before the festival and which is based on a portion of the Ramayan - a Hindu text - called Ramleela. This live play chronicles the activity of Lord Ram (an incarnation of the Hindu God - Vishnu) as he rescues his wife, Sita, from the clutches of Ravana. On the day of the festival, deyas are lit along the street in bamboo arches. Similar to the locations mentioned above, Dow Village’s celebration also draws crowds from well beyond the village. Each location, though unique in its celebrations, delivers an enchanting and cultural experience each year as they celebrate the festival of lights. One can expect to see exquisite bamboo art and sample the tasty food and sweets that are often provided at these villages. For those who have never experienced the festival of lights, visiting any one of the locations mentioned above guarantees a true cultural experience.


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Decorating Ideas To Sharpen Up Your Shack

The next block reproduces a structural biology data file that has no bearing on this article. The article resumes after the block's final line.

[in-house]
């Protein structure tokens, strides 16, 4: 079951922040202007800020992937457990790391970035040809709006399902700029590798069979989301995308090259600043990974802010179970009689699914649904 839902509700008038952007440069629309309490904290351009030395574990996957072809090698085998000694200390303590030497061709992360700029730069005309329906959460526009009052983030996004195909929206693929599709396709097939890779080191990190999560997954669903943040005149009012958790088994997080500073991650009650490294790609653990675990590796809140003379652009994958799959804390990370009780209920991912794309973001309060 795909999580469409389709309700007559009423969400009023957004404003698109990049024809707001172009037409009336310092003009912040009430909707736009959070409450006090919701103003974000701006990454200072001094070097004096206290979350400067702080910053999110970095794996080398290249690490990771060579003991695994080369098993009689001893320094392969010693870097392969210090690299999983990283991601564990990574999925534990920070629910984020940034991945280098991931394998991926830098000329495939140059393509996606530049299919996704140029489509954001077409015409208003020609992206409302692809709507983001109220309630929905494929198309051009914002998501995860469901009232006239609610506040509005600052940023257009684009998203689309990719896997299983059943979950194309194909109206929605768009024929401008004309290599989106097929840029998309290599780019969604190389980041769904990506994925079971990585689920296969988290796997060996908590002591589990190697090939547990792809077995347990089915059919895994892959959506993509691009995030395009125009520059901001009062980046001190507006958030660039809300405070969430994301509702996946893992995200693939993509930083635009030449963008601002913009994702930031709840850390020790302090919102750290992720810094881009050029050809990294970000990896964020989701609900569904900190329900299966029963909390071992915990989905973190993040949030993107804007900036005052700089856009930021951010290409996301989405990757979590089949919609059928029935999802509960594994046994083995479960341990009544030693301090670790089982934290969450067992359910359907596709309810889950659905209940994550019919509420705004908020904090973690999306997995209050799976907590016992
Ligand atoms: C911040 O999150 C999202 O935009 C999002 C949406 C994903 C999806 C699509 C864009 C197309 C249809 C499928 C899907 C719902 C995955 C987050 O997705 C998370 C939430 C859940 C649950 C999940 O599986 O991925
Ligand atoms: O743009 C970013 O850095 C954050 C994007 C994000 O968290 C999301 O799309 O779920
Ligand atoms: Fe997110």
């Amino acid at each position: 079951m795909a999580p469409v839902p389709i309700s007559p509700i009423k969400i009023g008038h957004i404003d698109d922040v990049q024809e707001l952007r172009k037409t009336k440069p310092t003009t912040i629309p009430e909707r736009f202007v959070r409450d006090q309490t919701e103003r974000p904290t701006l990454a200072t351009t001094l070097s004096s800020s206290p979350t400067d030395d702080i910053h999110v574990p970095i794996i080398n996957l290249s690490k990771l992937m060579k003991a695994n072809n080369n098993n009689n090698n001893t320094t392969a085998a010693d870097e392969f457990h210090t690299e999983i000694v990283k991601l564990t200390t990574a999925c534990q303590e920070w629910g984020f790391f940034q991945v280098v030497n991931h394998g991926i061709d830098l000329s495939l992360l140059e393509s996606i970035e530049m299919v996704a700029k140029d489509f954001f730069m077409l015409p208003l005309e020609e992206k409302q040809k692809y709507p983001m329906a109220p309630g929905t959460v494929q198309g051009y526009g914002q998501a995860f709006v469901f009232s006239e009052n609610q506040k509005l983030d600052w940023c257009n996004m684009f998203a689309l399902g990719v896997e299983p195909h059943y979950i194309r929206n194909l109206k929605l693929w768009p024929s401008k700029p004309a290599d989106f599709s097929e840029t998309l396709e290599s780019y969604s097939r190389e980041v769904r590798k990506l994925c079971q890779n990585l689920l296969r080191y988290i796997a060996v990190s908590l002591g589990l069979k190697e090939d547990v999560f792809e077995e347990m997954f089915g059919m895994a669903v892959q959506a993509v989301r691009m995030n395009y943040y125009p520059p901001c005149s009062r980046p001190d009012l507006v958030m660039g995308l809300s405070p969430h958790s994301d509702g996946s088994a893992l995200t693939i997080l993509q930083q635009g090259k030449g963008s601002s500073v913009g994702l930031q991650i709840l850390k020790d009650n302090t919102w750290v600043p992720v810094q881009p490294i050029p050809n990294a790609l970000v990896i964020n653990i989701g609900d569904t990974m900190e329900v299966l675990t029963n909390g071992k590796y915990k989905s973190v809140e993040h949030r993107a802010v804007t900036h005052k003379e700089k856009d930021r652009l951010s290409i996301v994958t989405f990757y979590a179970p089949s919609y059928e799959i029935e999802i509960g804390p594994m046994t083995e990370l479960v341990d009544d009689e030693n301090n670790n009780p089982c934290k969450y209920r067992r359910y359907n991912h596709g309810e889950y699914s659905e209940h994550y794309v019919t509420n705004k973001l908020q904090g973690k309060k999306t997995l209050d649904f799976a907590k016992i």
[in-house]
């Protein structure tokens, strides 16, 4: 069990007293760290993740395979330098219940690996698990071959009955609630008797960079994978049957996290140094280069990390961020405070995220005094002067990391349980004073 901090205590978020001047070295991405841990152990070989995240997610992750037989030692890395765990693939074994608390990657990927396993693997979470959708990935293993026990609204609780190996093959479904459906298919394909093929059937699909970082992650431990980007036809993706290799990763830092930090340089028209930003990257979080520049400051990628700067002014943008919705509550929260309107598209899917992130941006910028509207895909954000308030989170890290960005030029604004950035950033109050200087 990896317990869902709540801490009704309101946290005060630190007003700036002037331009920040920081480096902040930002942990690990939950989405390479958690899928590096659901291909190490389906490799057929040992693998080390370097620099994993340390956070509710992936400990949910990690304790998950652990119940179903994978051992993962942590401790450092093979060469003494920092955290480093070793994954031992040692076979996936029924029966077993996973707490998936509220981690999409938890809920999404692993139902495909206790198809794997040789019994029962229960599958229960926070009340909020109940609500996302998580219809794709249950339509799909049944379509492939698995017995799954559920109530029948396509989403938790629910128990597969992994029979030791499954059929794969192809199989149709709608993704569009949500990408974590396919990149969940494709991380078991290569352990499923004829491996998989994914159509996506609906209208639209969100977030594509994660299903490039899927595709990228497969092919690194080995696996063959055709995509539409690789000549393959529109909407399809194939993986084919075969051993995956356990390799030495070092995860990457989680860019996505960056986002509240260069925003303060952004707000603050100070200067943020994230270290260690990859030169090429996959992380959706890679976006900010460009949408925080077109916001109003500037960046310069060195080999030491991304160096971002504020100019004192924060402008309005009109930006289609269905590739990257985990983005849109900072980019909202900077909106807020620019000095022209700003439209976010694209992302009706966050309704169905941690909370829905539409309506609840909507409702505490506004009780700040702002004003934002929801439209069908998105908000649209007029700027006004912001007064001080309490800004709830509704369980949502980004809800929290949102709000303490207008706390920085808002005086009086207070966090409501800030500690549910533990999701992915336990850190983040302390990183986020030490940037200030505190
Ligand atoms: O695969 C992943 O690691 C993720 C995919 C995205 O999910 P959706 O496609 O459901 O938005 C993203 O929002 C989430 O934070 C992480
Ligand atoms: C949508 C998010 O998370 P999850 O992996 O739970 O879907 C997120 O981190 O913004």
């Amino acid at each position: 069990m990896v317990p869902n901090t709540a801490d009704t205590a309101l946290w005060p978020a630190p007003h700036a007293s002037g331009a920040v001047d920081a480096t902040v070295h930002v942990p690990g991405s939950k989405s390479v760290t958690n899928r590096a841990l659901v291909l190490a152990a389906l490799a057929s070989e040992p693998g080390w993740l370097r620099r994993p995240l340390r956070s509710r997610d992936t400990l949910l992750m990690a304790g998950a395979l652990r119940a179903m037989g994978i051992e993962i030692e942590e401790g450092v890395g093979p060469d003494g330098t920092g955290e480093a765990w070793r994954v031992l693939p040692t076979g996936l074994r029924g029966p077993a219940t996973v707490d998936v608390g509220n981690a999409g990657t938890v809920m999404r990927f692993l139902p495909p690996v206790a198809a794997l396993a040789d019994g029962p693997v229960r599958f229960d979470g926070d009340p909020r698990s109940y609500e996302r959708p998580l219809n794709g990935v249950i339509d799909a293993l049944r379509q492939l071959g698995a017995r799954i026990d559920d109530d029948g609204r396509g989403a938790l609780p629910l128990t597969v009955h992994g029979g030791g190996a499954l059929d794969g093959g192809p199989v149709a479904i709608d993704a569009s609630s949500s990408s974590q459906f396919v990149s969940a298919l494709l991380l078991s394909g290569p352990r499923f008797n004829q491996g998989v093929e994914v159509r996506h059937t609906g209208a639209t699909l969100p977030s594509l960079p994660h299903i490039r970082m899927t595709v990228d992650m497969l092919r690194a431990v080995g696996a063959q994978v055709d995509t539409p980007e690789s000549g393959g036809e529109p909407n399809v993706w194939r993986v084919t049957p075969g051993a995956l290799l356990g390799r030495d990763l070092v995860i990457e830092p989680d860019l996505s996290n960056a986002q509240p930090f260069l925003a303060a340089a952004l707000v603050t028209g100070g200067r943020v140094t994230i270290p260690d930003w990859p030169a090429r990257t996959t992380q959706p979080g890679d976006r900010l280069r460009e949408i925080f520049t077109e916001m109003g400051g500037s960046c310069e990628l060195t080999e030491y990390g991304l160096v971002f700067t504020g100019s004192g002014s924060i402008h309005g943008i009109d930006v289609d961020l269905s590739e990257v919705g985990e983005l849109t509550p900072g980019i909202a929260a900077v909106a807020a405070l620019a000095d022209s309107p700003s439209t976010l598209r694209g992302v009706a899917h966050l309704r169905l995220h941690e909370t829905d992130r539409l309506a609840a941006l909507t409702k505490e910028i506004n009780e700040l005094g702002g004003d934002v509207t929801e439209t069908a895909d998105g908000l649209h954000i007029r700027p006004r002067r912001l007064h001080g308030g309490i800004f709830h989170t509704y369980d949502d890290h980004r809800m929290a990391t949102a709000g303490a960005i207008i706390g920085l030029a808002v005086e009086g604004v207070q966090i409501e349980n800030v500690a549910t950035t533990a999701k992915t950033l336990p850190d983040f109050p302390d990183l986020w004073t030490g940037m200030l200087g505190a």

he festival is upon us so lots of us will be in decorating or at least planning mode. If you need some help with your décor, these tips should help you conquer your qualms. Divali is the festival of light so brightening your house and making it feel lighter should be a major priority. We know actual lights will achieve this, but it can also be done by creatively using paint. We know some people who paint their entire houses for the occasion, but you can save big bucks by choosing to paint a single wall in each room or even paint selected rooms in different colours. Target specific areas to be painted and strategically brighten up the dark corners of your room with a fresh new color. Try festive reds, oranges and maroons or go wild with your own palettes. Stencil paint on a focal wall to add great texture and give your room a makeover without bursting your pocket seams. Like we said previously, it’s all about light. However, this 8